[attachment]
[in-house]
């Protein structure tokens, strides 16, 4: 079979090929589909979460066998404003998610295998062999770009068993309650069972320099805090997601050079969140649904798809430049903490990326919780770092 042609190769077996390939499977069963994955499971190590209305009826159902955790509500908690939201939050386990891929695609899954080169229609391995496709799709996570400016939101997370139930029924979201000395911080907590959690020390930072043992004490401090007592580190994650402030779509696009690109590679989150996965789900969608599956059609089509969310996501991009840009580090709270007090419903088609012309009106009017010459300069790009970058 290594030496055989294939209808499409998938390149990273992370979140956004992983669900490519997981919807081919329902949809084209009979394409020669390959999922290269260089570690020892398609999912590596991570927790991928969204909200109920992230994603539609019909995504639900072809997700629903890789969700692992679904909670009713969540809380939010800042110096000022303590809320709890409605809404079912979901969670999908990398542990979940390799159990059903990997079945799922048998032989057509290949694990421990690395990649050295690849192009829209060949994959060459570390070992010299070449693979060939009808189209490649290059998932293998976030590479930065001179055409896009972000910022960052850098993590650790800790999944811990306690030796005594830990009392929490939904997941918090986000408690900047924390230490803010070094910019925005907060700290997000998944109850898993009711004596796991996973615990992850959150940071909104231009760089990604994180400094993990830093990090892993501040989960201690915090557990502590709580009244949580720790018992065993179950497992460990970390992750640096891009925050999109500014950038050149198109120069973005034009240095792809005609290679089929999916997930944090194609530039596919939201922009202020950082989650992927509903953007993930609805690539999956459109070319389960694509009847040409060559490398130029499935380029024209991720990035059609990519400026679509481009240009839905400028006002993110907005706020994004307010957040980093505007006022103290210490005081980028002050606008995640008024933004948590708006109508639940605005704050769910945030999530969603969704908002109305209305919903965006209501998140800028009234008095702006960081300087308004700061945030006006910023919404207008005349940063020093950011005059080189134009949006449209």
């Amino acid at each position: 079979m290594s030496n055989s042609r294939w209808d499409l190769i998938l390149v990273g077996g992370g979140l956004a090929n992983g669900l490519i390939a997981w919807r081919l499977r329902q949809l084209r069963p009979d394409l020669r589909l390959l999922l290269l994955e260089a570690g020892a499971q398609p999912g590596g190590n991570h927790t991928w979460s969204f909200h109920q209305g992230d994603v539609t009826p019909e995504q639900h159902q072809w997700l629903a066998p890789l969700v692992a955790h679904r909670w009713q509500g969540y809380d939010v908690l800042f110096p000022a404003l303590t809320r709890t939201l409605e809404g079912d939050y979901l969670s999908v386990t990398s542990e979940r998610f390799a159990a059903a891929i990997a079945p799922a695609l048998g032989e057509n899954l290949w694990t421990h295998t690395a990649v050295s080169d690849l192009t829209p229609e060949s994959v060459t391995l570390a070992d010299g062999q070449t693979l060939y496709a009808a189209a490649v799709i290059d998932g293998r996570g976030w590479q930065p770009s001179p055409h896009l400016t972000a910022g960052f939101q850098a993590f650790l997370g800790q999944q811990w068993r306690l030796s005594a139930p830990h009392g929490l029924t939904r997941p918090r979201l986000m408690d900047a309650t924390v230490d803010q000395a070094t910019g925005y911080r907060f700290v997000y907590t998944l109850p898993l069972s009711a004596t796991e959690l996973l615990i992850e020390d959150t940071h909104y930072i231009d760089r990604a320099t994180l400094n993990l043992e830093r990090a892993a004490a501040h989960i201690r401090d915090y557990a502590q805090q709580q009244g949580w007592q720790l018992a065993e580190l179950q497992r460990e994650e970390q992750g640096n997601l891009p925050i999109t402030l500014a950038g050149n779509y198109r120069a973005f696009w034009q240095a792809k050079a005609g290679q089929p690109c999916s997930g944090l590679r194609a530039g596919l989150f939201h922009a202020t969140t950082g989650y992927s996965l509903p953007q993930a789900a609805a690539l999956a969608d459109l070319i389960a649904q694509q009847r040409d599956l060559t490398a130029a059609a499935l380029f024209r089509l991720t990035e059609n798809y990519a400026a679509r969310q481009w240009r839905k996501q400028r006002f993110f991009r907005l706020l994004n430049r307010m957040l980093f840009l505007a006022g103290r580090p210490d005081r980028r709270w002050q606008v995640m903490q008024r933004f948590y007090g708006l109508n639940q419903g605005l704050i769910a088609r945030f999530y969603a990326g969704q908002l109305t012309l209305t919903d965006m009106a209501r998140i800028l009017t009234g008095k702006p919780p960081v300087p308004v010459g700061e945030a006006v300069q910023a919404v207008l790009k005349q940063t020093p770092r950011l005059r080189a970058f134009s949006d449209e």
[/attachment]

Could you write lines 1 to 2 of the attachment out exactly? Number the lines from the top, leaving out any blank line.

[in-house]
């Protein structure tokens, strides 16, 4: 079979090929589909979460066998404003998610295998062999770009068993309650069972320099805090997601050079969140649904798809430049903490990326919780770092 042609190769077996390939499977069963994955499971190590209305009826159902955790509500908690939201939050386990891929695609899954080169229609391995496709799709996570400016939101997370139930029924979201000395911080907590959690020390930072043992004490401090007592580190994650402030779509696009690109590679989150996965789900969608599956059609089509969310996501991009840009580090709270007090419903088609012309009106009017010459300069790009970058 290594030496055989294939209808499409998938390149990273992370979140956004992983669900490519997981919807081919329902949809084209009979394409020669390959999922290269260089570690020892398609999912590596991570927790991928969204909200109920992230994603539609019909995504639900072809997700629903890789969700692992679904909670009713969540809380939010800042110096000022303590809320709890409605809404079912979901969670999908990398542990979940390799159990059903990997079945799922048998032989057509290949694990421990690395990649050295690849192009829209060949994959060459570390070992010299070449693979060939009808189209490649290059998932293998976030590479930065001179055409896009972000910022960052850098993590650790800790999944811990306690030796005594830990009392929490939904997941918090986000408690900047924390230490803010070094910019925005907060700290997000998944109850898993009711004596796991996973615990992850959150940071909104231009760089990604994180400094993990830093990090892993501040989960201690915090557990502590709580009244949580720790018992065993179950497992460990970390992750640096891009925050999109500014950038050149198109120069973005034009240095792809005609290679089929999916997930944090194609530039596919939201922009202020950082989650992927509903953007993930609805690539999956459109070319389960694509009847040409060559490398130029499935380029024209991720990035059609990519400026679509481009240009839905400028006002993110907005706020994004307010957040980093505007006022103290210490005081980028002050606008995640008024933004948590708006109508639940605005704050769910945030999530969603969704908002109305209305919903965006209501998140800028009234008095702006960081300087308004700061945030006006910023919404207008005349940063020093950011005059080189134009949006449209």